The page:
When you run a blog you obviously strive to get as many subscribers as possible. However, you should show your subscribers they are free in their choice either to join your email list or not. Moreover, they are quite free to unsubscribe from your newsletters anytime they wish.
When creating the unsubscribe page you should also create a positive mood and show your friendly attitude to your user despite their decision to unsubscribe and leave your community or website forever.
Your users should see they are always welcome if they resolve to come back. You should also prove your user you are a bit upset they leave and you’ll be happy to see them back again.
That being said let’s review some of the best unsubscribe techniques you can feel free to use for your project.
Marketers shouldn’t neglect thinking over the unsubscribe process because it sometimes can help re-win your subscriber’s heart and make them change their decision to hit the unsubscribe button. Even if they don’t change their mind, you’ll create a positive impression of your brand.
Most blog owners hide the unsubscribe button in the very bottom of the page and use a tiny font for it. There’s no need to hide unsubscribe link on the page when the user has already made up their mind to refuse from receiving your newsletters.
Make your unsubscribe button clearly visible not to cause any frustration and not to make your target users mark your messages as spam.
Your unsubscribe process should be as easy as a subscription. The user should be able to apply for being removed from your email list with one click.
Only the one-step process won’t be annoying for a user, so don’t make them log in again to check the options they don’t want to receive newsletters for, one clearly visible button will be enough.
Another good technique of unsubscribing is to ask a user to choose the right variant from several options (the list of unsubscribing reasons). This will help you find out the most common reason behind the unsubscribing.
Just create an easy-to-fill-out feedback form with a few variants on why your subscriber isn’t interested in receiving your email newsletters anymore. A user will select the most appropriate variant and click the Submit button.
Their feedback will help you find out what their issue is and learn what you should improve to prevent further multiple unsubscribing decisions.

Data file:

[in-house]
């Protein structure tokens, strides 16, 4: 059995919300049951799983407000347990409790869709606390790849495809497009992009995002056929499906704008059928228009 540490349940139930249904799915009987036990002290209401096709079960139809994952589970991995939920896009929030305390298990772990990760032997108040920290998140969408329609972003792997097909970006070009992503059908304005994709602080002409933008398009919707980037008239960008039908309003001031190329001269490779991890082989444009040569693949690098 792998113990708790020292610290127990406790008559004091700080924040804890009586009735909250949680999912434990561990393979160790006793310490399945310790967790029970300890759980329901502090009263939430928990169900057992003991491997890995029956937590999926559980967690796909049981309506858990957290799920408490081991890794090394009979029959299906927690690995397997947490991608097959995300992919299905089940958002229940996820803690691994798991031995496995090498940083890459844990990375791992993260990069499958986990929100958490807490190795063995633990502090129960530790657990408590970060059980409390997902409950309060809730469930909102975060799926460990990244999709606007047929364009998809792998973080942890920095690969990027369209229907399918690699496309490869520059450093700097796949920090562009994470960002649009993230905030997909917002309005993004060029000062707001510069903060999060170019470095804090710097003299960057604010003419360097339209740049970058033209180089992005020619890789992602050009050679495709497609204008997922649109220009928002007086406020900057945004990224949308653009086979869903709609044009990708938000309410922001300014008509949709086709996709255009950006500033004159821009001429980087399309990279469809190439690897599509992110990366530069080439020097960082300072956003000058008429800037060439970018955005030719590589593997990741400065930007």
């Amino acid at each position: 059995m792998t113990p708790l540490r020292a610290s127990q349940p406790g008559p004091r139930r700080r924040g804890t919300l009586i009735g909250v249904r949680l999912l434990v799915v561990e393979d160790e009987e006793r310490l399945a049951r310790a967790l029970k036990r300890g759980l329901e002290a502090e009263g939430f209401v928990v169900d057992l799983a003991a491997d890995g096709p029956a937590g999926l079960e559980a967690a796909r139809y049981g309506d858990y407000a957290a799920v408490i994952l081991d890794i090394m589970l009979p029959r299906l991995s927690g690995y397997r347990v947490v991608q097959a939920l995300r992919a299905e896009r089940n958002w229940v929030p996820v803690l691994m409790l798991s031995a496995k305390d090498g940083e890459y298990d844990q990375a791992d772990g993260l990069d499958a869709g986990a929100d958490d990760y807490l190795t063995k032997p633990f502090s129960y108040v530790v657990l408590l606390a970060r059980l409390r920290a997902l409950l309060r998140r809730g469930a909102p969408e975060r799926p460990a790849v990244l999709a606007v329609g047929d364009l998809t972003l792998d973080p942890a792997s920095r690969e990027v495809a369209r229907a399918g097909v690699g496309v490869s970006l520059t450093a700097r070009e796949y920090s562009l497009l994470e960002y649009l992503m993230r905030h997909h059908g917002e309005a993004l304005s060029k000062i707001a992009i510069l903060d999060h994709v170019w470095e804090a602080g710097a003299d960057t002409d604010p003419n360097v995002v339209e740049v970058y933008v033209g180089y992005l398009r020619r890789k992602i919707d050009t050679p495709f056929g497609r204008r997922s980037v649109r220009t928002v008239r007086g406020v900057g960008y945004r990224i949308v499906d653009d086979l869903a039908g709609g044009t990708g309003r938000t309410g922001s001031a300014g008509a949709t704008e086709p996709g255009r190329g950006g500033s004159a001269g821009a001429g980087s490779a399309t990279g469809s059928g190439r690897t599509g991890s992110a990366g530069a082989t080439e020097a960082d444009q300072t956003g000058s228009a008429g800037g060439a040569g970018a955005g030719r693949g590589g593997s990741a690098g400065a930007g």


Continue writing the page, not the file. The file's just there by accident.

Sometimes people unsubscribe because they are tired of receiving your emails too often. If you send your newsletters daily to make them more noticeable among other mail and notify your users on every update, they can sometimes be too irritating.
Let a user select the frequency of emails when subscribing. The same option should be available when a subscriber wants to remove their email from your recipients’ list. Probably they will just change the frequency of emails instead of completely refusing from your newsletters.
When a user decides to unsubscribe from your emails recipients list probably they don’t want to receive them to that certain email, but that doesn’t mean they will be set against engaging with your blog via some other ways.
If you’ve got a personal page in social media like Facebook or Twitter, offer your subscribers to start following you there. This will be the alternative which will both help you not to lose your subscribers and allow them to feel free in their choice to remove their email from your mailing list.
Your unsubscribing process should be a one-step and easy one; it shouldn’t irritate your user or take too much time. No need to send follow-up or confirmation emails, hide the Unsubscribe button or use any other tricks to make your users stay. Make them feel free to choose whether to stay and be friendly and positive to leave a good impression and get a chance that your subscriber is going to come back.
Hi! I’m an experienced writer exploring WordPress for more than 6 years. I’m happy to share my knowledge and ideas with you and I hope you join me.